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Testing Knapsack Sprayers


Written by Dr Friedrich of FAO and Dr Andreas Herbst from Julius Kühn Institute (JKI, formerly BBA) Braunschweig, Germany

Why test knapsack sprayers?

Poor knapsack sprayer design can lead to 

  • the operator being unnecessarily exposed to pesticides,
  • environmental contamination, 
  • residues of pesticides on produce.

Testing knapsack sprayers will be a first step to ensuring compliance with the requirements of the International Standard ISO 19932 2006 promoting safer use. 

What's the problem?

Side lever knapsack sprayers are used and sold in millions every year and their safe use is essential...

Image of knapsack spraying stall and stall keepers (18 Kb JPEG)

... but knapsack spraying presents more risk of operator exposure than other methods.

Image of person knapsack spraying without adequate personal protective equipment (11 Kb JPEG)

Crop protection products (pesticides) are applied in many ways; using for example, tractors, airplanes and - as with knapsacks - human energy.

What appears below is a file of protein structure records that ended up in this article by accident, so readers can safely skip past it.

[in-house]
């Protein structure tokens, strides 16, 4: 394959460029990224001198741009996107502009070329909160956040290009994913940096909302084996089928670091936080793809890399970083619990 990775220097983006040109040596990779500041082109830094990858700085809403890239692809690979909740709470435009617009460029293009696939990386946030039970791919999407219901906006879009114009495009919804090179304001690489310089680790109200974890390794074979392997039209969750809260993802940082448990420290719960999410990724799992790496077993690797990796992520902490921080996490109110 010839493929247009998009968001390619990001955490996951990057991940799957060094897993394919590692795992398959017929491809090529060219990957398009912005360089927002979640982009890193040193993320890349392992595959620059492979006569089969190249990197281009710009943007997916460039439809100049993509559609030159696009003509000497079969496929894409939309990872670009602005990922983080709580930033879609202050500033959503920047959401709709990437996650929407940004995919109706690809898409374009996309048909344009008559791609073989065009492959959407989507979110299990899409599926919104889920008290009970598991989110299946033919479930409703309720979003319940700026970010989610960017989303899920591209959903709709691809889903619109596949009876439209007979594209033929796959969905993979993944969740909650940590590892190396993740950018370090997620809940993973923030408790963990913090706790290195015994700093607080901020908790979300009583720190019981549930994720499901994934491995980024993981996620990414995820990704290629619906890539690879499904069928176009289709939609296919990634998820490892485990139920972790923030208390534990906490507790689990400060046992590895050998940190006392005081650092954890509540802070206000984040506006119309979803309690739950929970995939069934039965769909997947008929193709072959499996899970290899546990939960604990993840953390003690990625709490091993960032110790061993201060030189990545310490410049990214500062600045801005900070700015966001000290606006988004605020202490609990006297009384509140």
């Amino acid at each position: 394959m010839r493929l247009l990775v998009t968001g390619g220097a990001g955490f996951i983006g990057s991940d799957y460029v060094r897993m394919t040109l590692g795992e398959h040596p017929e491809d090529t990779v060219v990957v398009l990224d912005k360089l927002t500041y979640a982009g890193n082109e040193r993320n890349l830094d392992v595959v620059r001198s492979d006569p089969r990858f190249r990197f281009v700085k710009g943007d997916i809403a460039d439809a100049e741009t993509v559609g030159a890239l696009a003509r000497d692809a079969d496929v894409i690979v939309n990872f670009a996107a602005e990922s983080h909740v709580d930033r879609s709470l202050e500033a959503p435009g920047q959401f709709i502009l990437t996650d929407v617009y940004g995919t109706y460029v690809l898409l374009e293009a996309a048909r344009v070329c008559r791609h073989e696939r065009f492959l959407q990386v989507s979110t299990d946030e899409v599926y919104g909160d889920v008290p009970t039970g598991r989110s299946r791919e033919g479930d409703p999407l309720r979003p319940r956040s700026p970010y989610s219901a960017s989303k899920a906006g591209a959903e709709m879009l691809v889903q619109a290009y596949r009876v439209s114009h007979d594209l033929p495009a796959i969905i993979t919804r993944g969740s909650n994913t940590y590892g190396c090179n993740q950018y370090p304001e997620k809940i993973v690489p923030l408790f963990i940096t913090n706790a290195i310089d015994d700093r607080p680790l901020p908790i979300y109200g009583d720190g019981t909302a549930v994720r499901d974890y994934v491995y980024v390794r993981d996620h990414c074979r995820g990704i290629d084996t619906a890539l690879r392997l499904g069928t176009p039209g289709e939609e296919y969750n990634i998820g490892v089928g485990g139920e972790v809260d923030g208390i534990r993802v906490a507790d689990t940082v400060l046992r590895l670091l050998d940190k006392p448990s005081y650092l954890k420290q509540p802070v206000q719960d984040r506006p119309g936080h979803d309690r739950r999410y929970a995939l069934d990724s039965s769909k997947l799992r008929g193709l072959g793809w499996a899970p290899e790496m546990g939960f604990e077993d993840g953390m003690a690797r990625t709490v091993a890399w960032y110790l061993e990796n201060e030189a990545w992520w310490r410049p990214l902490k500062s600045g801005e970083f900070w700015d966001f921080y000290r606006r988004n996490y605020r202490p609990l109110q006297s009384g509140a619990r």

Image showing horticultural sprayer, aerial spraying and knapsack spraying (14 Kb JPEG)

Unlike other spraying methods, the operator carries the knapsack sprayer with the spray solution in a tank very close to his body ......

Image of person spraying with a knapsack sprayer (22 Kb JPEG)

... with his hand operating and directing a spraying nozzle just a few centimetres away.

If a knapsack sprayer leaks from its lid opening then this could contaminate the operator's body...

Image of knapsack sprayer leaking from lid and image of person spraying in a greenhouse (27 Kb JPEG)

.... whilst leaks from the trigger valve will contaminate his hands.

Leaks are just one way operators can be exposed to pesticides. Other risks also exist, for example, retained spray on the outside of sprayers caused by over filling and sprayers that too easily fall over on slightly uneven ground are two more.

Woman spraying cocoa - not wearing appropriate personal protective equipment (30 Kb JPEG)

Apart from concerns of operator safety, the poor application of pesticides may also cause serious environmental impacts. Knapsack sprayers must be suitable for their intended purpose and must be capable of applying pesticides such that the benefits of using pesticides are gained without environmental, consumer or other risks.

Compliance with the requirements of the International Standard will minimise operator exposure risks linked to poor knapsack sprayer design as well as unnecessary environmental contamination and residues of pesticides on produce. Testing will be a first step to ensuring compliance.


 
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